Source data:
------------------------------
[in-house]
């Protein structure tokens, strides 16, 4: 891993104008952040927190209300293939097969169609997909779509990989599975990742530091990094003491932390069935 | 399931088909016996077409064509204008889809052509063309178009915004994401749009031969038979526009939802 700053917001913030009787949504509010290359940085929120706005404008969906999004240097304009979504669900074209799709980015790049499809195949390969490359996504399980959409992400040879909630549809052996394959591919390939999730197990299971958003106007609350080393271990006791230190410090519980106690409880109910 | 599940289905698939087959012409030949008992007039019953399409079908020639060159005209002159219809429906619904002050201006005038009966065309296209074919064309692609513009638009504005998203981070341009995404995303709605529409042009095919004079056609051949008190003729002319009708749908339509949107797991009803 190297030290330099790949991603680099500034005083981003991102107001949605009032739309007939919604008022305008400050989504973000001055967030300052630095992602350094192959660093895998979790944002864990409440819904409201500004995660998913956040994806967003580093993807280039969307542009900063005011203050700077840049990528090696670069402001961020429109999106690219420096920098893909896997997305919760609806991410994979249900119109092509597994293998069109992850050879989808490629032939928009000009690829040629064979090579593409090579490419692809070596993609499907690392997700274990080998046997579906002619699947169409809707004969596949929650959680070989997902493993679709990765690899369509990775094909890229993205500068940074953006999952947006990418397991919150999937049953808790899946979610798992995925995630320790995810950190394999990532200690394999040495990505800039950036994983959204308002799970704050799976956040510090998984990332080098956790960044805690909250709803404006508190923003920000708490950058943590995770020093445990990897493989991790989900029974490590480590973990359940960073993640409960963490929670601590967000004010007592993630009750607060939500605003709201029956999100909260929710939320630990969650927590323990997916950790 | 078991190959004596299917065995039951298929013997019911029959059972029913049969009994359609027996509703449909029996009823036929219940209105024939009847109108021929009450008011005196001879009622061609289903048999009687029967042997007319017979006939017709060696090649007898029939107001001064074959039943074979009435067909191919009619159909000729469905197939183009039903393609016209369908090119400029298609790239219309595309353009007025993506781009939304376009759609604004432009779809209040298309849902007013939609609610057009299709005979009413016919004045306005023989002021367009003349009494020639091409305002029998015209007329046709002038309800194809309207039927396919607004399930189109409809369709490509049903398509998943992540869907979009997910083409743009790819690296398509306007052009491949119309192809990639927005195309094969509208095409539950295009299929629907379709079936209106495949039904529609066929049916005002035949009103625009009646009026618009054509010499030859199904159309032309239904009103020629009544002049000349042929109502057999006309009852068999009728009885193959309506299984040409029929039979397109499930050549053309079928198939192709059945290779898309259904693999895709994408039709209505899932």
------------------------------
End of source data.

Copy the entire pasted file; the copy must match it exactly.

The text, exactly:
[in-house]
């Protein structure tokens, strides 16, 4: 891993104008952040927190209300293939097969169609997909779509990989599975990742530091990094003491932390069935 | 399931088909016996077409064509204008889809052509063309178009915004994401749009031969038979526009939802 700053917001913030009787949504509010290359940085929120706005404008969906999004240097304009979504669900074209799709980015790049499809195949390969490359996504399980959409992400040879909630549809052996394959591919390939999730197990299971958003106007609350080393271990006791230190410090519980106690409880109910 | 599940289905698939087959012409030949008992007039019953399409079908020639060159005209002159219809429906619904002050201006005038009966065309296209074919064309692609513009638009504005998203981070341009995404995303709605529409042009095919004079056609051949008190003729002319009708749908339509949107797991009803 190297030290330099790949991603680099500034005083981003991102107001949605009032739309007939919604008022305008400050989504973000001055967030300052630095992602350094192959660093895998979790944002864990409440819904409201500004995660998913956040994806967003580093993807280039969307542009900063005011203050700077840049990528090696670069402001961020429109999106690219420096920098893909896997997305919760609806991410994979249900119109092509597994293998069109992850050879989808490629032939928009000009690829040629064979090579593409090579490419692809070596993609499907690392997700274990080998046997579906002619699947169409809707004969596949929650959680070989997902493993679709990765690899369509990775094909890229993205500068940074953006999952947006990418397991919150999937049953808790899946979610798992995925995630320790995810950190394999990532200690394999040495990505800039950036994983959204308002799970704050799976956040510090998984990332080098956790960044805690909250709803404006508190923003920000708490950058943590995770020093445990990897493989991790989900029974490590480590973990359940960073993640409960963490929670601590967000004010007592993630009750607060939500605003709201029956999100909260929710939320630990969650927590323990997916950790 | 078991190959004596299917065995039951298929013997019911029959059972029913049969009994359609027996509703449909029996009823036929219940209105024939009847109108021929009450008011005196001879009622061609289903048999009687029967042997007319017979006939017709060696090649007898029939107001001064074959039943074979009435067909191919009619159909000729469905197939183009039903393609016209369908090119400029298609790239219309595309353009007025993506781009939304376009759609604004432009779809209040298309849902007013939609609610057009299709005979009413016919004045306005023989002021367009003349009494020639091409305002029998015209007329046709002038309800194809309207039927396919607004399930189109409809369709490509049903398509998943992540869907979009997910083409743009790819690296398509306007052009491949119309192809990639927005195309094969509208095409539950295009299929629907379709079936209106495949039904529609066929049916005002035949009103625009009646009026618009054509010499030859199904159309032309239904009103020629009544002049000349042929109502057999006309009852068999009728009885193959309506299984040409029929039979397109499930050549053309079928198939192709059945290779898309259904693999895709994408039709209505899932």